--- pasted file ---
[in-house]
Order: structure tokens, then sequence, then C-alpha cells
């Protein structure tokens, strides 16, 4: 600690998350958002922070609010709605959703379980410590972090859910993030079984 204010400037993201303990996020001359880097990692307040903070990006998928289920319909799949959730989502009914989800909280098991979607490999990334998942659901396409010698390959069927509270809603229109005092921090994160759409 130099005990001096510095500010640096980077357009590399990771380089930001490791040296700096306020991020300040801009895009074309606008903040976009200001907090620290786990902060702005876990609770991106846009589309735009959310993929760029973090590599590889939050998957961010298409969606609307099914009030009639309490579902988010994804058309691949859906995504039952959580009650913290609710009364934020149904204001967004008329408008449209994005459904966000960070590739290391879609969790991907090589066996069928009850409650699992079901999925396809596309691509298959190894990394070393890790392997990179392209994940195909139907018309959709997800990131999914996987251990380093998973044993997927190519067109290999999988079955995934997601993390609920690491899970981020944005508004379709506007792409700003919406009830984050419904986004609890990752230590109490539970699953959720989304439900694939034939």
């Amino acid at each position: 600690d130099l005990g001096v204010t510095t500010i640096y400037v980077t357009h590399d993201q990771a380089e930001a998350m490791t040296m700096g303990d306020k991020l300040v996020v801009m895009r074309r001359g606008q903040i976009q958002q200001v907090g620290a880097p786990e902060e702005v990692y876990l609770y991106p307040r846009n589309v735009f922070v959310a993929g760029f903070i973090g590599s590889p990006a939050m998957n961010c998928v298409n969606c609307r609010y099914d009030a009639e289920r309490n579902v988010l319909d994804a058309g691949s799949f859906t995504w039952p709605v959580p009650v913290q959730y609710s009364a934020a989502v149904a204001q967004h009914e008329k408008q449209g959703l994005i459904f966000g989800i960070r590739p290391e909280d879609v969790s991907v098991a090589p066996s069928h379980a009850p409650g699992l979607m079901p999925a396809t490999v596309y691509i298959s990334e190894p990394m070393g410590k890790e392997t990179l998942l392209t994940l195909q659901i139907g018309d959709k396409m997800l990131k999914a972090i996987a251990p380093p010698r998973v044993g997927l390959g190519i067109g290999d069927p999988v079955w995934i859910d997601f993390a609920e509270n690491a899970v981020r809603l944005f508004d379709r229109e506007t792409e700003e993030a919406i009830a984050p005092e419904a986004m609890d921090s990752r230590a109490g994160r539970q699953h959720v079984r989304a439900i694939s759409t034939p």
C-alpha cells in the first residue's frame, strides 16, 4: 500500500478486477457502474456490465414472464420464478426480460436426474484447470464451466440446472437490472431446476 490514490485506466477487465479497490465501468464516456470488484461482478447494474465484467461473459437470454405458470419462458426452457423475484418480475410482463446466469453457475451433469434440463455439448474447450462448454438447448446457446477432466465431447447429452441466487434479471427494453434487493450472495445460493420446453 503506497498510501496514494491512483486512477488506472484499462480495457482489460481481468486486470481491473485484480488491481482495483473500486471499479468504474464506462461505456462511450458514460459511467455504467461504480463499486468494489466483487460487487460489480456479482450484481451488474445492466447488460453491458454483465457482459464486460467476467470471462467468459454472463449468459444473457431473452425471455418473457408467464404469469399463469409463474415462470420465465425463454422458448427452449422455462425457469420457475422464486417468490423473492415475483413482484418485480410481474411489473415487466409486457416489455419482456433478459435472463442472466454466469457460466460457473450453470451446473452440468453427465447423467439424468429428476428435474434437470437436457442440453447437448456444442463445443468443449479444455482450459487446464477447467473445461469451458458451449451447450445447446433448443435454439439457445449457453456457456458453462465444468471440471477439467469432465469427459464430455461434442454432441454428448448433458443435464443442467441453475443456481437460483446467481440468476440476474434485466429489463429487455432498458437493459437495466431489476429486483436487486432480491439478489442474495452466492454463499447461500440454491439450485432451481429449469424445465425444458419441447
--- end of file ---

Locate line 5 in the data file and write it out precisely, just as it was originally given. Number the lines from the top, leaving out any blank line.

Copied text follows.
C-alpha cells in the first residue's frame, strides 16, 4: 500500500478486477457502474456490465414472464420464478426480460436426474484447470464451466440446472437490472431446476 490514490485506466477487465479497490465501468464516456470488484461482478447494474465484467461473459437470454405458470419462458426452457423475484418480475410482463446466469453457475451433469434440463455439448474447450462448454438447448446457446477432466465431447447429452441466487434479471427494453434487493450472495445460493420446453 503506497498510501496514494491512483486512477488506472484499462480495457482489460481481468486486470481491473485484480488491481482495483473500486471499479468504474464506462461505456462511450458514460459511467455504467461504480463499486468494489466483487460487487460489480456479482450484481451488474445492466447488460453491458454483465457482459464486460467476467470471462467468459454472463449468459444473457431473452425471455418473457408467464404469469399463469409463474415462470420465465425463454422458448427452449422455462425457469420457475422464486417468490423473492415475483413482484418485480410481474411489473415487466409486457416489455419482456433478459435472463442472466454466469457460466460457473450453470451446473452440468453427465447423467439424468429428476428435474434437470437436457442440453447437448456444442463445443468443449479444455482450459487446464477447467473445461469451458458451449451447450445447446433448443435454439439457445449457453456457456458453462465444468471440471477439467469432465469427459464430455461434442454432441454428448448433458443435464443442467441453475443456481437460483446467481440468476440476474434485466429489463429487455432498458437493459437495466431489476429486483436487486432480491439478489442474495452466492454463499447461500440454491439450485432451481429449469424445465425444458419441447